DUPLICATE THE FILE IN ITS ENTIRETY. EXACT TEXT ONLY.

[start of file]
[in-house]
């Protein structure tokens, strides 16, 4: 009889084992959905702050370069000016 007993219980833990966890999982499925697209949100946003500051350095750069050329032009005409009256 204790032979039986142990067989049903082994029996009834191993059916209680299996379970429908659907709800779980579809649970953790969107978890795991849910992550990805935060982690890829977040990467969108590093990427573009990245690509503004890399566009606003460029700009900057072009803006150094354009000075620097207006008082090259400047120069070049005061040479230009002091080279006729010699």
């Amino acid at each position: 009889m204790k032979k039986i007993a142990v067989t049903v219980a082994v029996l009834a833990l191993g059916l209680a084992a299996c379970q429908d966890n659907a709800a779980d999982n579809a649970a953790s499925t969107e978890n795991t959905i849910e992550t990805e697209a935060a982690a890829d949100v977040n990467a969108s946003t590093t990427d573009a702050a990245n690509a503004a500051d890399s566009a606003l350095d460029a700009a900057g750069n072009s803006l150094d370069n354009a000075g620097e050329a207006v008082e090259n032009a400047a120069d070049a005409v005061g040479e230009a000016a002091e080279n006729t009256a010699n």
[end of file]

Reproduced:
[in-house]
């Protein structure tokens, strides 16, 4: 009889084992959905702050370069000016 007993219980833990966890999982499925697209949100946003500051350095750069050329032009005409009256 204790032979039986142990067989049903082994029996009834191993059916209680299996379970429908659907709800779980579809649970953790969107978890795991849910992550990805935060982690890829977040990467969108590093990427573009990245690509503004890399566009606003460029700009900057072009803006150094354009000075620097207006008082090259400047120069070049005061040479230009002091080279006729010699």
């Amino acid at each position: 009889m204790k032979k039986i007993a142990v067989t049903v219980a082994v029996l009834a833990l191993g059916l209680a084992a299996c379970q429908d966890n659907a709800a779980d999982n579809a649970a953790s499925t969107e978890n795991t959905i849910e992550t990805e697209a935060a982690a890829d949100v977040n990467a969108s946003t590093t990427d573009a702050a990245n690509a503004a500051d890399s566009a606003l350095d460029a700009a900057g750069n072009s803006l150094d370069n354009a000075g620097e050329a207006v008082e090259n032009a400047a120069d070049a005409v005061g040479e230009a000016a002091e080279n006729t009256a010699n």